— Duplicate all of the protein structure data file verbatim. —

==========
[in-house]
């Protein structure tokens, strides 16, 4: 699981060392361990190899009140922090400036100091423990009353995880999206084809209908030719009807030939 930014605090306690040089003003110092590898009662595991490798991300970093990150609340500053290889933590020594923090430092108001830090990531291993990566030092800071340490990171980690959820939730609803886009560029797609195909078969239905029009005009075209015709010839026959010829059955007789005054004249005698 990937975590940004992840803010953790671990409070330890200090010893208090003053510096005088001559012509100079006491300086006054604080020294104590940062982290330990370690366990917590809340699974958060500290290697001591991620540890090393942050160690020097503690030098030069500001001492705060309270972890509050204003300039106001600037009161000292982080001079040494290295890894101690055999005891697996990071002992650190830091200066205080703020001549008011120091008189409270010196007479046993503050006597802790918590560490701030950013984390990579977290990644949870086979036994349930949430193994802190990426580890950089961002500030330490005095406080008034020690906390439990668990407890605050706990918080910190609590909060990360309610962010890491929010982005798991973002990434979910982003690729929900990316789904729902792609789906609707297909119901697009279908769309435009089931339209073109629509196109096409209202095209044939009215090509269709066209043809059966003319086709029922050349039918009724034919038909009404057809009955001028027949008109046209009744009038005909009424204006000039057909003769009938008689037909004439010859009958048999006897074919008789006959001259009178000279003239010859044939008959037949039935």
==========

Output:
[in-house]
């Protein structure tokens, strides 16, 4: 699981060392361990190899009140922090400036100091423990009353995880999206084809209908030719009807030939 930014605090306690040089003003110092590898009662595991490798991300970093990150609340500053290889933590020594923090430092108001830090990531291993990566030092800071340490990171980690959820939730609803886009560029797609195909078969239905029009005009075209015709010839026959010829059955007789005054004249005698 990937975590940004992840803010953790671990409070330890200090010893208090003053510096005088001559012509100079006491300086006054604080020294104590940062982290330990370690366990917590809340699974958060500290290697001591991620540890090393942050160690020097503690030098030069500001001492705060309270972890509050204003300039106001600037009161000292982080001079040494290295890894101690055999005891697996990071002992650190830091200066205080703020001549008011120091008189409270010196007479046993503050006597802790918590560490701030950013984390990579977290990644949870086979036994349930949430193994802190990426580890950089961002500030330490005095406080008034020690906390439990668990407890605050706990918080910190609590909060990360309610962010890491929010982005798991973002990434979910982003690729929900990316789904729902792609789906609707297909119901697009279908769309435009089931339209073109629509196109096409209202095209044939009215090509269709066209043809059966003319086709029922050349039918009724034919038909009404057809009955001028027949008109046209009744009038005909009424204006000039057909003769009938008689037909004439010859009958048999006897074919008789006959001259009178000279003239010859044939008959037949039935």